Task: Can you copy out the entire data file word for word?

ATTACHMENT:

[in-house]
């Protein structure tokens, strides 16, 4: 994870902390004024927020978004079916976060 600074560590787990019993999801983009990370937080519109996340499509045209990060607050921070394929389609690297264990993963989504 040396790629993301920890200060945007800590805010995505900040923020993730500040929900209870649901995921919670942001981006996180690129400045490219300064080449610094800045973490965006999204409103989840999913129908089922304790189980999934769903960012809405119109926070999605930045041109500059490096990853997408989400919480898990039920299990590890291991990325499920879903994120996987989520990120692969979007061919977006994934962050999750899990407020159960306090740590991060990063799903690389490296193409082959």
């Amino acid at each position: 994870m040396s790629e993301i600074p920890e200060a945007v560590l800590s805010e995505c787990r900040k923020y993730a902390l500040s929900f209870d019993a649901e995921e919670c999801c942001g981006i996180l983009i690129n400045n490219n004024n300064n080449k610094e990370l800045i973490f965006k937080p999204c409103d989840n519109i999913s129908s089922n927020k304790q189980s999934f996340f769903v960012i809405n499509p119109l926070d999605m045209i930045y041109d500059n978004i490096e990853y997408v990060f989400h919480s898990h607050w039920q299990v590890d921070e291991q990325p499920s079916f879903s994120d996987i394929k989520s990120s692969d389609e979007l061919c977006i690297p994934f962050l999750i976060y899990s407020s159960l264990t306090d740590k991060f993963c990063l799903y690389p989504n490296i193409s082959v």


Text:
[in-house]
């Protein structure tokens, strides 16, 4: 994870902390004024927020978004079916976060 600074560590787990019993999801983009990370937080519109996340499509045209990060607050921070394929389609690297264990993963989504 040396790629993301920890200060945007800590805010995505900040923020993730500040929900209870649901995921919670942001981006996180690129400045490219300064080449610094800045973490965006999204409103989840999913129908089922304790189980999934769903960012809405119109926070999605930045041109500059490096990853997408989400919480898990039920299990590890291991990325499920879903994120996987989520990120692969979007061919977006994934962050999750899990407020159960306090740590991060990063799903690389490296193409082959």
């Amino acid at each position: 994870m040396s790629e993301i600074p920890e200060a945007v560590l800590s805010e995505c787990r900040k923020y993730a902390l500040s929900f209870d019993a649901e995921e919670c999801c942001g981006i996180l983009i690129n400045n490219n004024n300064n080449k610094e990370l800045i973490f965006k937080p999204c409103d989840n519109i999913s129908s089922n927020k304790q189980s999934f996340f769903v960012i809405n499509p119109l926070d999605m045209i930045y041109d500059n978004i490096e990853y997408v990060f989400h919480s898990h607050w039920q299990v590890d921070e291991q990325p499920s079916f879903s994120d996987i394929k989520s990120s692969d389609e979007l061919c977006i690297p994934f962050l999750i976060y899990s407020s159960l264990t306090d740590k991060f993963c990063l799903y690389p989504n490296i193409s082959v």